Rafael Poniachik1, Maximiliano Rosenkranz1, Warner Larrondo2, Juan Castellaro2, Gonzalo Diaz2 and Felipe Cichero2,3*
1Orthopaedic Resident, Clínica Dávila, Universidad de los Andes, Santiago, Chile
2Shoulder and Elbow Surgeon, Clínica Dávila, Santiago, Chile
3Chief of Shoulder and Elbow Unit, Clínica Dávila, Santiago, Chile
*Corresponding Author: Felipe Cichero, Shoulder and Elbow Surgeon and Chief of Shoulder and Elbow Unit, Clínica Dávila, Santiago, Chile.
Received: November 20, 2020; Published: December 10, 2020
Introduction: Peripheral neuropathy that compromises the brachial plexus have multiple causes. The prone position used in the management of patients with acute distress respiratory syndrome secondary to COVID-19 infection could cause injury to the brachial plexus.
Case Report: We report the case of a 62 year-old man who presented severe shoulder dysfunction after been managed for 7 days in prone position while receiving invasive mechanical ventilation in an intensive care unit. The patient was managed with neurorehabilitation, oral vitamin B complex and pregabalin with progressive but slow progress.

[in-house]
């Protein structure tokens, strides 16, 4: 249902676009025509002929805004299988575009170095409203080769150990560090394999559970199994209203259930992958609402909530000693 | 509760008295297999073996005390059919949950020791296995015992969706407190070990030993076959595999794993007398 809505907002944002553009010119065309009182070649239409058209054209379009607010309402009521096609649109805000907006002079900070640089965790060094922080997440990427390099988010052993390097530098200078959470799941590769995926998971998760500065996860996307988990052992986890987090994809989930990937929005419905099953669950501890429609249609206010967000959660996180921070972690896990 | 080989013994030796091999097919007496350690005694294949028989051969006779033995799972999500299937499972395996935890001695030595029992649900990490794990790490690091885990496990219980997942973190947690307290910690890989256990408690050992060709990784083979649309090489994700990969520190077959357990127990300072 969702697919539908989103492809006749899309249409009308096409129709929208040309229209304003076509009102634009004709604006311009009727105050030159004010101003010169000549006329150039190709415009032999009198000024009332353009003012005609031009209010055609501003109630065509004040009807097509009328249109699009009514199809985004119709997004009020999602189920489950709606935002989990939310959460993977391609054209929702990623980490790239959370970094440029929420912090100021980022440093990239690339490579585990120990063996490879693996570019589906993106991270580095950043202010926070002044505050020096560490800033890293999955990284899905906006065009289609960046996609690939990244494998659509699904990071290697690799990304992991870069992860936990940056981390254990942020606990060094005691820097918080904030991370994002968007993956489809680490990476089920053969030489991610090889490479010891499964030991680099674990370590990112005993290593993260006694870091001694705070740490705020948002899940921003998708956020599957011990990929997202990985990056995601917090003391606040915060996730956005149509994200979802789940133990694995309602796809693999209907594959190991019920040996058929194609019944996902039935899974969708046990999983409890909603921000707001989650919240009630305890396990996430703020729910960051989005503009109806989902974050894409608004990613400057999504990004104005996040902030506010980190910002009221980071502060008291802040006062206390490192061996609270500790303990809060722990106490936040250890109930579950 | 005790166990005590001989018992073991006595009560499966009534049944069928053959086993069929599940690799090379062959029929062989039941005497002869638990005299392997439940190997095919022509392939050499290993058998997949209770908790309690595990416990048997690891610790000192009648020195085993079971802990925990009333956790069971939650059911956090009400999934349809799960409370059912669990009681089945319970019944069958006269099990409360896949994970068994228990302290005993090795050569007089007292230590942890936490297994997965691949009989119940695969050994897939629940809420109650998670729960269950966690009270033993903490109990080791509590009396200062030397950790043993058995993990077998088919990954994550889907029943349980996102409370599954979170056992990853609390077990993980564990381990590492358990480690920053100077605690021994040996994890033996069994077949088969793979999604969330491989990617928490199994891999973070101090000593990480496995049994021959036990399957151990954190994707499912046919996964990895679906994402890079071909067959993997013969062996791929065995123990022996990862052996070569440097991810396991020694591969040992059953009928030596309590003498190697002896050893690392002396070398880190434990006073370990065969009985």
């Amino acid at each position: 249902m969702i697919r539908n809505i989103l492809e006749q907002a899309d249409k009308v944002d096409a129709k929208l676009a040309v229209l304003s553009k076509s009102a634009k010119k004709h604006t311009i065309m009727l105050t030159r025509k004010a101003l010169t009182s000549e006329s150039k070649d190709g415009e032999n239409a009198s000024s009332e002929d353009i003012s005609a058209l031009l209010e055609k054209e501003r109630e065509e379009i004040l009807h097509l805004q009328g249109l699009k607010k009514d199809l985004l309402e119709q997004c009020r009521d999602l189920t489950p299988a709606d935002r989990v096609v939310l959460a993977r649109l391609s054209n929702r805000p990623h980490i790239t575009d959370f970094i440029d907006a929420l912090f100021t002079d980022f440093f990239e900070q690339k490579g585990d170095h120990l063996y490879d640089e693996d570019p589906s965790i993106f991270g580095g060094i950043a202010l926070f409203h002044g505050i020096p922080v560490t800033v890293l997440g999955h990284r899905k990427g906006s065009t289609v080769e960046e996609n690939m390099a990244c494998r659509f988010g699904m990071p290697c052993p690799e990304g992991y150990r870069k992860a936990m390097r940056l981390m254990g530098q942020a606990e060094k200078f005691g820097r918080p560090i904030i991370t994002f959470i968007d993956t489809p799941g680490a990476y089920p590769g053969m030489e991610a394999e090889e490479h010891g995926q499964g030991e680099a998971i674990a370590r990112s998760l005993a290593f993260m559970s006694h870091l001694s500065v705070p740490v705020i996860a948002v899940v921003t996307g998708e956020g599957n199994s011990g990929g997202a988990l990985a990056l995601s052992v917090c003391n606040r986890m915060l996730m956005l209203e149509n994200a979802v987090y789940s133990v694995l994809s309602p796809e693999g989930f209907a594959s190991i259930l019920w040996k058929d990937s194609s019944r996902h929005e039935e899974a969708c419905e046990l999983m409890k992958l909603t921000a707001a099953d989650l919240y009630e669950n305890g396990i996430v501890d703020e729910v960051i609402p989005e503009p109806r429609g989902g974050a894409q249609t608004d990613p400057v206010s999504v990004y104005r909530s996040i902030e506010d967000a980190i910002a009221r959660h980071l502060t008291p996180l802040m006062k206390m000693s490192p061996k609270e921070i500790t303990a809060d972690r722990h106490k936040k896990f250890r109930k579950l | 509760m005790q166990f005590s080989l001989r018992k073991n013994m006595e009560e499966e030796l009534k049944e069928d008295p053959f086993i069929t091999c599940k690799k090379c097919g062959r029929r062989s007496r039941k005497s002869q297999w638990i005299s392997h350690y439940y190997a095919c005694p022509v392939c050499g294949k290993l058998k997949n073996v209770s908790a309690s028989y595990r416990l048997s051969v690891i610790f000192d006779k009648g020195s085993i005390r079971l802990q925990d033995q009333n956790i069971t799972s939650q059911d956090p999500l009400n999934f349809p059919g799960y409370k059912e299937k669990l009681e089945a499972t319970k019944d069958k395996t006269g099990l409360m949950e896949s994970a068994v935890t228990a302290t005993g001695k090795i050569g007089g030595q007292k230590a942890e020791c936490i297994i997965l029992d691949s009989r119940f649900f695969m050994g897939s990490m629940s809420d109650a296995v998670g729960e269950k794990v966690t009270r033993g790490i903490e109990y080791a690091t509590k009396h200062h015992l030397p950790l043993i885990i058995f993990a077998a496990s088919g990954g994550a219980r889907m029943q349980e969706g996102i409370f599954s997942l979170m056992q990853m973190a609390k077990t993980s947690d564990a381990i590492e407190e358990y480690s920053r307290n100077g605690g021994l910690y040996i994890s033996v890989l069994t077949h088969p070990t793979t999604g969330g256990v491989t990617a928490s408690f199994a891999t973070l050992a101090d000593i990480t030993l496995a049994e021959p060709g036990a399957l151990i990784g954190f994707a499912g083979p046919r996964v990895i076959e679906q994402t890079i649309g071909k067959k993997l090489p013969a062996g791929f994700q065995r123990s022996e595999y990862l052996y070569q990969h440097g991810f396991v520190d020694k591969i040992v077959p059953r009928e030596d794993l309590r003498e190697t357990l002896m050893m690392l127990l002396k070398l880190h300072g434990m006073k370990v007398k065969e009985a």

Discussion: The SARS-CoV-2 infection physiopathology on the peripheral nerve system is still not fully understood. Patients in the intensive care unit are susceptible to develop injuries to the brachial plexus mostly caused by the position of upper extremities. Prolonged use of prone position in patients with acute distress respiratory syndrome managed with invasive mechanical ventilation could cause injury to the brachial plexus. We stress the importance of actively looking for these injuries and take all the measures to prevent them.
Keywords: Prone Position; Brachial Plexus; Peripheral Nerve Injury; SARS-Cov-2 Infection
Citation: Felipe Cichero., et al. “Brachial Plexus Injury Secondary to Prolonged Prone Position in COVID-19 Pneumonia: Case Report".Acta Scientific Orthopaedics 4.1 (2021): 19-22.
Copyright: © 2021 Felipe Cichero., et al. This is an open-access article distributed under the terms of the Creative Commons Attribution License, which permits unrestricted use, distribution, and reproduction in any medium, provided the original author and source are credited.